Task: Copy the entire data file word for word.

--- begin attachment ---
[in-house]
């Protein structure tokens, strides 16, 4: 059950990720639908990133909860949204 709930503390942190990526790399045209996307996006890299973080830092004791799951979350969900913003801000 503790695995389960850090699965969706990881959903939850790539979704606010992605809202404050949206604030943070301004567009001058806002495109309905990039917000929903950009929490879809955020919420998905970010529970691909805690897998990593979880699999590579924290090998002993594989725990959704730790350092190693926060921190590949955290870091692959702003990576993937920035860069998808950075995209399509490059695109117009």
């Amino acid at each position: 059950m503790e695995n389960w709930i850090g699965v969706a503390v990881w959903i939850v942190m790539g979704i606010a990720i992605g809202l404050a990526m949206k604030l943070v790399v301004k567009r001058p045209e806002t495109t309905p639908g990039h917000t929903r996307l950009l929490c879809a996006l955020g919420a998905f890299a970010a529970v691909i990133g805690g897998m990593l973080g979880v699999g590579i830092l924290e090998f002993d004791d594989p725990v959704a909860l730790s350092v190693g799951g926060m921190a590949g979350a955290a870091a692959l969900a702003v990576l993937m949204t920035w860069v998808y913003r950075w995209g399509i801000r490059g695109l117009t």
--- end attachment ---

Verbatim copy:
[in-house]
């Protein structure tokens, strides 16, 4: 059950990720639908990133909860949204 709930503390942190990526790399045209996307996006890299973080830092004791799951979350969900913003801000 503790695995389960850090699965969706990881959903939850790539979704606010992605809202404050949206604030943070301004567009001058806002495109309905990039917000929903950009929490879809955020919420998905970010529970691909805690897998990593979880699999590579924290090998002993594989725990959704730790350092190693926060921190590949955290870091692959702003990576993937920035860069998808950075995209399509490059695109117009």
């Amino acid at each position: 059950m503790e695995n389960w709930i850090g699965v969706a503390v990881w959903i939850v942190m790539g979704i606010a990720i992605g809202l404050a990526m949206k604030l943070v790399v301004k567009r001058p045209e806002t495109t309905p639908g990039h917000t929903r996307l950009l929490c879809a996006l955020g919420a998905f890299a970010a529970v691909i990133g805690g897998m990593l973080g979880v699999g590579i830092l924290e090998f002993d004791d594989p725990v959704a909860l730790s350092v190693g799951g926060m921190a590949g979350a955290a870091a692959l969900a702003v990576l993937m949204t920035w860069v998808y913003r950075w995209g399509i801000r490059g695109l117009t």